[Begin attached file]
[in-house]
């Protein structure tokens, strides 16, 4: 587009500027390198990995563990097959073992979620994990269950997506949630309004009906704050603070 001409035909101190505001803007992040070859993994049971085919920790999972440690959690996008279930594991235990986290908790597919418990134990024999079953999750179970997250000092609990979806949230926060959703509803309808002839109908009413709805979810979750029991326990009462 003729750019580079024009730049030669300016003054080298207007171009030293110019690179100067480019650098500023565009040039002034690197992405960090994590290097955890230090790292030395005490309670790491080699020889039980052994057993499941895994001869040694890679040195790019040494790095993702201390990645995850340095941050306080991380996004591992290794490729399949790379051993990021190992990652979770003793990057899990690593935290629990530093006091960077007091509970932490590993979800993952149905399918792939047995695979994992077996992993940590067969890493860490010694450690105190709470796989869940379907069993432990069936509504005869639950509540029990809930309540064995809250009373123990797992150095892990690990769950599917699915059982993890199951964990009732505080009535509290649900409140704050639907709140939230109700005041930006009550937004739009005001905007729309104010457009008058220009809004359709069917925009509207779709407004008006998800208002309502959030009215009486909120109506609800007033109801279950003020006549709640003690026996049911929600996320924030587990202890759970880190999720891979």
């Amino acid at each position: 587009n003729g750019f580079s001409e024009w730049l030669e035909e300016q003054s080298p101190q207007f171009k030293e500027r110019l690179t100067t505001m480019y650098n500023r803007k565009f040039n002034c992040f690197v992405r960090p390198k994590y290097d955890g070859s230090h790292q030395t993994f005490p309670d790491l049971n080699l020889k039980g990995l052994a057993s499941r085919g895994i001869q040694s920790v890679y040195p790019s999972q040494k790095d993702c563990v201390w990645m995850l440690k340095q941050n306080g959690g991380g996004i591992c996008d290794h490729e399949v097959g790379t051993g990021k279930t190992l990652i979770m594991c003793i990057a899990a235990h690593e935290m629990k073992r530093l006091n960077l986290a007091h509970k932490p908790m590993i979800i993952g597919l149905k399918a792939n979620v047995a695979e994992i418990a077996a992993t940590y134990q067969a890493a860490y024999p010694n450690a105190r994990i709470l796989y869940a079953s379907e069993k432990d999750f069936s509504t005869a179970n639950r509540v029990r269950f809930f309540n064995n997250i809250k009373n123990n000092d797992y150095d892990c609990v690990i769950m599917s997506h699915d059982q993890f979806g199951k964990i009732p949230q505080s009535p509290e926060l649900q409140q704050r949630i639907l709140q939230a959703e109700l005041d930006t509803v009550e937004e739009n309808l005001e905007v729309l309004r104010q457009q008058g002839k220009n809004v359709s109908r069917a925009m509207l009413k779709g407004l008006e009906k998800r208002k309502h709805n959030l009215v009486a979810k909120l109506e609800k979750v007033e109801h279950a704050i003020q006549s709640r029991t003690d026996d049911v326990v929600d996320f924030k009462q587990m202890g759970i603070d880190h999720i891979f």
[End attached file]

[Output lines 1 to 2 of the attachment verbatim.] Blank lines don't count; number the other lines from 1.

[in-house]
């Protein structure tokens, strides 16, 4: 587009500027390198990995563990097959073992979620994990269950997506949630309004009906704050603070 001409035909101190505001803007992040070859993994049971085919920790999972440690959690996008279930594991235990986290908790597919418990134990024999079953999750179970997250000092609990979806949230926060959703509803309808002839109908009413709805979810979750029991326990009462 003729750019580079024009730049030669300016003054080298207007171009030293110019690179100067480019650098500023565009040039002034690197992405960090994590290097955890230090790292030395005490309670790491080699020889039980052994057993499941895994001869040694890679040195790019040494790095993702201390990645995850340095941050306080991380996004591992290794490729399949790379051993990021190992990652979770003793990057899990690593935290629990530093006091960077007091509970932490590993979800993952149905399918792939047995695979994992077996992993940590067969890493860490010694450690105190709470796989869940379907069993432990069936509504005869639950509540029990809930309540064995809250009373123990797992150095892990690990769950599917699915059982993890199951964990009732505080009535509290649900409140704050639907709140939230109700005041930006009550937004739009005001905007729309104010457009008058220009809004359709069917925009509207779709407004008006998800208002309502959030009215009486909120109506609800007033109801279950003020006549709640003690026996049911929600996320924030587990202890759970880190999720891979």